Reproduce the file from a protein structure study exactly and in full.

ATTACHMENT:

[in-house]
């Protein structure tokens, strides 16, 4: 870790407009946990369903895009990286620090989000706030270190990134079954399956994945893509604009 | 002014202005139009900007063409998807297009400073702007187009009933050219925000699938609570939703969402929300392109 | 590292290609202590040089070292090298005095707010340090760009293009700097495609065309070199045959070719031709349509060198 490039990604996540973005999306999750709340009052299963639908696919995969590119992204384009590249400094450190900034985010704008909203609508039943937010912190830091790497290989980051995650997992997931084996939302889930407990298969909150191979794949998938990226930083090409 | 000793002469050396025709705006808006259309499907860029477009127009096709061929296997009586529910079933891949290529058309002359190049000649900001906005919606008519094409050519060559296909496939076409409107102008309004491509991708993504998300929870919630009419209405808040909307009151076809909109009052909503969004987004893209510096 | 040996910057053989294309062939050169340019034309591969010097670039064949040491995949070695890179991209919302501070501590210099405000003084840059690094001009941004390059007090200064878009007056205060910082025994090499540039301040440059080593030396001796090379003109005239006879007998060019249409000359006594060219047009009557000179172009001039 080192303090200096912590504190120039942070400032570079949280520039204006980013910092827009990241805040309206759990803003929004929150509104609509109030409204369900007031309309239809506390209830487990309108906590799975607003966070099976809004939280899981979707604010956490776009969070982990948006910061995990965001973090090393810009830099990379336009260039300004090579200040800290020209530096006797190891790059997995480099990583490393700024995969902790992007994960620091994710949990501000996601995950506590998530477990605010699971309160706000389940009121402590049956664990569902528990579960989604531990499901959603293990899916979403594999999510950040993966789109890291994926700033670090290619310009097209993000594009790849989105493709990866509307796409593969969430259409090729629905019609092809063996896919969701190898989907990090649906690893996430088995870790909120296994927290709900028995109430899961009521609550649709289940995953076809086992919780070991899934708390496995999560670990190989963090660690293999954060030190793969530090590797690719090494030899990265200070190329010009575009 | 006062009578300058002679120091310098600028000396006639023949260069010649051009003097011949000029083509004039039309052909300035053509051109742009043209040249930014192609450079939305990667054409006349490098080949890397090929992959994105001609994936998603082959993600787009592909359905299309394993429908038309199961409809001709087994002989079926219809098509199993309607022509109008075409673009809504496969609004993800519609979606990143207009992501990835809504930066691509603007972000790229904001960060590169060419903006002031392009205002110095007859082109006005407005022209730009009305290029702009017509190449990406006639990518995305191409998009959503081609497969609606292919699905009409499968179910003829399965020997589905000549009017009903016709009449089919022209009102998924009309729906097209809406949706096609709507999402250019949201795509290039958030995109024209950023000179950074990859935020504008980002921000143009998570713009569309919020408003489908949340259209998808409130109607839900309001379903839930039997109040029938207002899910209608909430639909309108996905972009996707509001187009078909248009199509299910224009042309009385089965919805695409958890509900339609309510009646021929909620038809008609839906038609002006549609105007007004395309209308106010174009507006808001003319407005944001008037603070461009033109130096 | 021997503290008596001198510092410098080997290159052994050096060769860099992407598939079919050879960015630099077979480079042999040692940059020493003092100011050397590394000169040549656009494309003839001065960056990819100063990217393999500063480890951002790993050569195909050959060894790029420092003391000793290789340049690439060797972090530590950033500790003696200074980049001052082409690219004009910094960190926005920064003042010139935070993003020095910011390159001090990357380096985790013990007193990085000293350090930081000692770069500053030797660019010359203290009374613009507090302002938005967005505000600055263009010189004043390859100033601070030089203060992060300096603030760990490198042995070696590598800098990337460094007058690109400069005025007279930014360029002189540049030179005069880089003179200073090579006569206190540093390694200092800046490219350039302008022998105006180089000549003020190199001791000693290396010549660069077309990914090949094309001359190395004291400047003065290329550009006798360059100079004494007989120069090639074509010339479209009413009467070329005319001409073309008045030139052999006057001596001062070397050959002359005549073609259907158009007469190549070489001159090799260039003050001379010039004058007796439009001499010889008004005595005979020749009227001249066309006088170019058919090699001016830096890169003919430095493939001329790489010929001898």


[in-house]
């Protein structure tokens, strides 16, 4: 870790407009946990369903895009990286620090989000706030270190990134079954399956994945893509604009 | 002014202005139009900007063409998807297009400073702007187009009933050219925000699938609570939703969402929300392109 | 590292290609202590040089070292090298005095707010340090760009293009700097495609065309070199045959070719031709349509060198 490039990604996540973005999306999750709340009052299963639908696919995969590119992204384009590249400094450190900034985010704008909203609508039943937010912190830091790497290989980051995650997992997931084996939302889930407990298969909150191979794949998938990226930083090409 | 000793002469050396025709705006808006259309499907860029477009127009096709061929296997009586529910079933891949290529058309002359190049000649900001906005919606008519094409050519060559296909496939076409409107102008309004491509991708993504998300929870919630009419209405808040909307009151076809909109009052909503969004987004893209510096 | 040996910057053989294309062939050169340019034309591969010097670039064949040491995949070695890179991209919302501070501590210099405000003084840059690094001009941004390059007090200064878009007056205060910082025994090499540039301040440059080593030396001796090379003109005239006879007998060019249409000359006594060219047009009557000179172009001039 080192303090200096912590504190120039942070400032570079949280520039204006980013910092827009990241805040309206759990803003929004929150509104609509109030409204369900007031309309239809506390209830487990309108906590799975607003966070099976809004939280899981979707604010956490776009969070982990948006910061995990965001973090090393810009830099990379336009260039300004090579200040800290020209530096006797190891790059997995480099990583490393700024995969902790992007994960620091994710949990501000996601995950506590998530477990605010699971309160706000389940009121402590049956664990569902528990579960989604531990499901959603293990899916979403594999999510950040993966789109890291994926700033670090290619310009097209993000594009790849989105493709990866509307796409593969969430259409090729629905019609092809063996896919969701190898989907990090649906690893996430088995870790909120296994927290709900028995109430899961009521609550649709289940995953076809086992919780070991899934708390496995999560670990190989963090660690293999954060030190793969530090590797690719090494030899990265200070190329010009575009 | 006062009578300058002679120091310098600028000396006639023949260069010649051009003097011949000029083509004039039309052909300035053509051109742009043209040249930014192609450079939305990667054409006349490098080949890397090929992959994105001609994936998603082959993600787009592909359905299309394993429908038309199961409809001709087994002989079926219809098509199993309607022509109008075409673009809504496969609004993800519609979606990143207009992501990835809504930066691509603007972000790229904001960060590169060419903006002031392009205002110095007859082109006005407005022209730009009305290029702009017509190449990406006639990518995305191409998009959503081609497969609606292919699905009409499968179910003829399965020997589905000549009017009903016709009449089919022209009102998924009309729906097209809406949706096609709507999402250019949201795509290039958030995109024209950023000179950074990859935020504008980002921000143009998570713009569309919020408003489908949340259209998808409130109607839900309001379903839930039997109040029938207002899910209608909430639909309108996905972009996707509001187009078909248009199509299910224009042309009385089965919805695409958890509900339609309510009646021929909620038809008609839906038609002006549609105007007004395309209308106010174009507006808001003319407005944001008037603070461009033109130096 | 021997503290008596001198510092410098080997290159052994050096060769860099992407598939079919050879960015630099077979480079042999040692940059020493003092100011050397590394000169040549656009494309003839001065960056990819100063990217393999500063480890951002790993050569195909050959060894790029420092003391000793290789340049690439060797972090530590950033500790003696200074980049001052082409690219004009910094960190926005920064003042010139935070993003020095910011390159001090990357380096985790013990007193990085000293350090930081000692770069500053030797660019010359203290009374613009507090302002938005967005505000600055263009010189004043390859100033601070030089203060992060300096603030760990490198042995070696590598800098990337460094007058690109400069005025007279930014360029002189540049030179005069880089003179200073090579006569206190540093390694200092800046490219350039302008022998105006180089000549003020190199001791000693290396010549660069077309990914090949094309001359190395004291400047003065290329550009006798360059100079004494007989120069090639074509010339479209009413009467070329005319001409073309008045030139052999006057001596001062070397050959002359005549073609259907158009007469190549070489001159090799260039003050001379010039004058007796439009001499010889008004005595005979020749009227001249066309006088170019058919090699001016830096890169003919430095493939001329790489010929001898």